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10th April 2015
Author: Sue Spencer – Glenigan retail expert (@Sue_Glenigan)
Despite market conditions remaining tough for retailers, a more positive economic outlook has motivated developers to proceed with a raft of new shopping centre projects this year. This marks a move away from the trend for extensions and improvements to existing schemes, which had been favoured in 2014.
With increasing concerns over fading high streets and struggling local retailers, shopping centre developments are inevitably often accompanied by controversy. One such high profile scheme is the Whitgift Centre, which includes land bound by Wellesley Road, George Street and North End in Croydon (Glenigan Project ID: 12246760).
The £1 billion development by Croydon Partnership, the joint venture between Westfield Group and Hammerson Plc whose proposals includes retail, residential, leisure, office and community facilities, has attracted many objections.
In January, more than 140 interested parties registered their objections to the proposals for the regeneration of Croydon town centre. Huge high street brands, independent traders and those with interests in and around the Whitgift Centre objected ahead of February’s public inquiry into the compulsory purchase order (CPO) on the land. The CPO had previously been approved in April 2014, with outline plans had been granted in November 2013. The inquiry closed on 13 March and the outcome is expected to be confirmed by the Secretary of State in the autumn.
With no confirmed start date for the project, the task of negotiating with objectors could slow the process. However the Croydon Partnership has now acquired Whitgift Trust’s 50% long leasehold in the development, one of the main objectors to the scheme. The trust had questioned whether the proposals from the partnership were viable and whether it would deliver a reasonable proportion of affordable homes. However in February the Court of Appeal stopped it from appealing the High Court’s dismissal of its claim for a judicial review of planning permission.
This transaction gives the Croydon Partnership ownership of the shopping centre alongside its freehold owner, the Whitgift Foundation, and direct management control. The Whitgift Foundation is wholly supportive of the Partnership’s wider 2 million sq ft vision to transform the retail town centre.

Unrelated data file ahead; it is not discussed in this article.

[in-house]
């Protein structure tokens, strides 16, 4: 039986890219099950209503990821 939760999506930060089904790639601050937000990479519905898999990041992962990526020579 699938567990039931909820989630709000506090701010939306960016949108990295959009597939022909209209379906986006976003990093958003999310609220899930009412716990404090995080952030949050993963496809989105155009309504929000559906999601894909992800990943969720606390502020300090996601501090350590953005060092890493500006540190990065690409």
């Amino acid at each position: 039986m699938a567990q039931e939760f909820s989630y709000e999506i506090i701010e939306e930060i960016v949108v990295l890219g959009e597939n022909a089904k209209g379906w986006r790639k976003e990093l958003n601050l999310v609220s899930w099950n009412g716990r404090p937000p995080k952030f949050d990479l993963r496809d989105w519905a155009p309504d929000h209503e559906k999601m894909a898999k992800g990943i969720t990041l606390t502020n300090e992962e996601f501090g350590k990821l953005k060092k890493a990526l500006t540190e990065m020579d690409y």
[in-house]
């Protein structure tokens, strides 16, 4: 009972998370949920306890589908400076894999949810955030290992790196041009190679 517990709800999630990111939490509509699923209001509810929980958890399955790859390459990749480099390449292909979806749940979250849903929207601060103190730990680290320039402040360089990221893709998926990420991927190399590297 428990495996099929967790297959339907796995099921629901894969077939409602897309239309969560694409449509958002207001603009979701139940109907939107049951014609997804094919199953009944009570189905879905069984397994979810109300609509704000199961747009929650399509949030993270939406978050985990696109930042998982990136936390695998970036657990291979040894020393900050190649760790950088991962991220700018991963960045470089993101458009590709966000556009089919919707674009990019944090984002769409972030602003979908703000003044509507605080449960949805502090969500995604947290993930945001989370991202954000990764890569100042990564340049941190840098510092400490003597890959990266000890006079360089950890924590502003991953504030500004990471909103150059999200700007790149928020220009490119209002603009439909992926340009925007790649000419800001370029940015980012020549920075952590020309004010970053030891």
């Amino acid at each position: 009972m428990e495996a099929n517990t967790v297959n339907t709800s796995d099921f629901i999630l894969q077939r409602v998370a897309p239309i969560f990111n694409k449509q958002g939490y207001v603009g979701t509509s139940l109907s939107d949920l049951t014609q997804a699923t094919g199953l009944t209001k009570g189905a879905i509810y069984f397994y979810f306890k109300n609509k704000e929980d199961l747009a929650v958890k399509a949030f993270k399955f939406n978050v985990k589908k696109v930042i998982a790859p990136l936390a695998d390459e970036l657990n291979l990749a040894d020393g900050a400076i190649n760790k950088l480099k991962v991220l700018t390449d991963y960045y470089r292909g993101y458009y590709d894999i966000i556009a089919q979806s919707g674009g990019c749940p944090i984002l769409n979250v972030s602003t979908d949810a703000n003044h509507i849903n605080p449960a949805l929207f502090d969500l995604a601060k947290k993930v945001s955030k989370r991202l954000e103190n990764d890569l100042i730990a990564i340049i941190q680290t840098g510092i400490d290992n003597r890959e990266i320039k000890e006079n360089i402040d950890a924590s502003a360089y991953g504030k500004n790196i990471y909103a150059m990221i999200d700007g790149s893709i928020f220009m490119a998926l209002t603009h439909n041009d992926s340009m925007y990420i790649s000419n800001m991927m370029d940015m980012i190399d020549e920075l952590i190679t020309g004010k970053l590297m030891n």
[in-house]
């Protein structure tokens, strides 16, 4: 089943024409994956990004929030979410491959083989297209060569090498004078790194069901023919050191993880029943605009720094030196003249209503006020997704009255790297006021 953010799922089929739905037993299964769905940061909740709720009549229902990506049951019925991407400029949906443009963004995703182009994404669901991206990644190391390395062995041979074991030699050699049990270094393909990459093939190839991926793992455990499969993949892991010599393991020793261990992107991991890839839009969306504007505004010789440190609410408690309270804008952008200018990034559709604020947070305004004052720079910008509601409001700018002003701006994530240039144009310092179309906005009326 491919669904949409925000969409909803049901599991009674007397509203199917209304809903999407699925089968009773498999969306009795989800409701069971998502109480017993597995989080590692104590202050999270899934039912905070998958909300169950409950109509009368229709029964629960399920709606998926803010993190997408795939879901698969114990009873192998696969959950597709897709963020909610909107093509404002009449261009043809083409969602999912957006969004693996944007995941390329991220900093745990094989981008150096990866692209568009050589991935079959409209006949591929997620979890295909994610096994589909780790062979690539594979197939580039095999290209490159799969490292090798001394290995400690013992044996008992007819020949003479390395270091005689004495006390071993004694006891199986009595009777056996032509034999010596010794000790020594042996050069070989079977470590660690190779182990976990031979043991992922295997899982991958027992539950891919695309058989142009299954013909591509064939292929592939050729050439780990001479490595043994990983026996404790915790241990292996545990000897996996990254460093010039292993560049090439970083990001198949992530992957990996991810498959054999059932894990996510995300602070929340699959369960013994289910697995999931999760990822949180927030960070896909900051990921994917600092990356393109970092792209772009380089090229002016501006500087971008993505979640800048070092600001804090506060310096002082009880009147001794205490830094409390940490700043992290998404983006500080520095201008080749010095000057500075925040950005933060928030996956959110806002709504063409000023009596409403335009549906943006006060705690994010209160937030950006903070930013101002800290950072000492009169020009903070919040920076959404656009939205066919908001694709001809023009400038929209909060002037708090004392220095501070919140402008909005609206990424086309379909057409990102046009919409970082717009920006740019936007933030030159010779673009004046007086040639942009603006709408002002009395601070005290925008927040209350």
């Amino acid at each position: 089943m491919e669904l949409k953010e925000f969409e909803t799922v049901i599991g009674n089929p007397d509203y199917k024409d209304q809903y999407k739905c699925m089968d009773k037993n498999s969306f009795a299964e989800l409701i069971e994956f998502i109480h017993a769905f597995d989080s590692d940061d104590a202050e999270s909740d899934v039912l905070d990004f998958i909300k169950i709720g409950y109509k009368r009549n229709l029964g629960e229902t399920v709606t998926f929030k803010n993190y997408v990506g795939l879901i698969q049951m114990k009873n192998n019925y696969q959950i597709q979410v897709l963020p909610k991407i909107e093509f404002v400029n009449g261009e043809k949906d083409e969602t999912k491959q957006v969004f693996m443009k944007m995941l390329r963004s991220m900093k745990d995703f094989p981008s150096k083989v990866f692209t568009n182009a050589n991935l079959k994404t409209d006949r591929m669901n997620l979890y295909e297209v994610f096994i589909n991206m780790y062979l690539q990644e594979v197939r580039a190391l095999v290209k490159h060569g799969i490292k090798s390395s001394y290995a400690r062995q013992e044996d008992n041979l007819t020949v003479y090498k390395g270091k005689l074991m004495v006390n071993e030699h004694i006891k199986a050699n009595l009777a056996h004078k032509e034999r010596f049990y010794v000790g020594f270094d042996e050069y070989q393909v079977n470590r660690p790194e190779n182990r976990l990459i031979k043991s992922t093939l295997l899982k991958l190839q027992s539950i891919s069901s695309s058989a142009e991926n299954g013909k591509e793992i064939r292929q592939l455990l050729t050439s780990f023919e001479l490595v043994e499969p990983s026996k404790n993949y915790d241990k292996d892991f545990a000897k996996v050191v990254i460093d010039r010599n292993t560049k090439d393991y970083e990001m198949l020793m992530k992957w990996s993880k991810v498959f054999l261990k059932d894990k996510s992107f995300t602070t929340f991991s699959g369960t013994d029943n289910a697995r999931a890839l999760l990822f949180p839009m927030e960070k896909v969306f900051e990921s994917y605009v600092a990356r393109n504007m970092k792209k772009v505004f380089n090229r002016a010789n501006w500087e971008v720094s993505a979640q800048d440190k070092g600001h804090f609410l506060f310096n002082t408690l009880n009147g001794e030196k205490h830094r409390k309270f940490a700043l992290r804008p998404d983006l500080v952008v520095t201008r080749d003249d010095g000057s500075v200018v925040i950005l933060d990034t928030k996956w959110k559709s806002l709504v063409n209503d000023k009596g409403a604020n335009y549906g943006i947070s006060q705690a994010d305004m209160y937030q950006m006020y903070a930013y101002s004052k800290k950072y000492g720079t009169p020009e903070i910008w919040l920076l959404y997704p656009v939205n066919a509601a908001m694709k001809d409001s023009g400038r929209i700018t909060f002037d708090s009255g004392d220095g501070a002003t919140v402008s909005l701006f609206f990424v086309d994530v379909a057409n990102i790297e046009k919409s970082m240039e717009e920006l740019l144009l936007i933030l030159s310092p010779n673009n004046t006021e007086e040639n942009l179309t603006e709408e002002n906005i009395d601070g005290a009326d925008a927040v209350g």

Although the Croydon Partnership now owns or controls the majority of the land interests required for the proposed development, they are continuing to negotiate with other landowners to buy up the land needed for the scheme.
Croydon Council is also trying to work with local independent businesses, holding a series of surgeries for any trader to discuss any concerns.
Another smaller building project which has attracted controversy is the £80 million scheme to redevelop the Leegate Shopping Centre in Lewisham (Glenigan Project ID: 14054984).
The shopping centre, which is owned by St Modwen, was built over 50 years ago and has slowly declined as shopping patterns have shifted and the needs of retailers have changed. St. Modwen proposes to redevelop the centre to create a mix of shops, leisure, employment and other uses including housing.
However residents from the Better Lee Green campaign group are vigorously opposed to the plans. Among the arguments they have made against the scheme is that the Asda store, which is included in the proposals, is too large and reduces the numbers of smaller shops and public space on the site.
St.Modwen has worked with local residents and other stakeholders, and the plans have evolved significantly as a result of the feedback. In February, detailed plans were submitted to Lewisham Council for the scheme and these are still under consideration.
For more information about retail construction, contact Sue Spencer at Glenigan on 0800 373 771.
What are your views on shopping centres? Do they boost local economies or sound the death knell for the high street? Get involved with the debate on our social media channels using the share buttons below.
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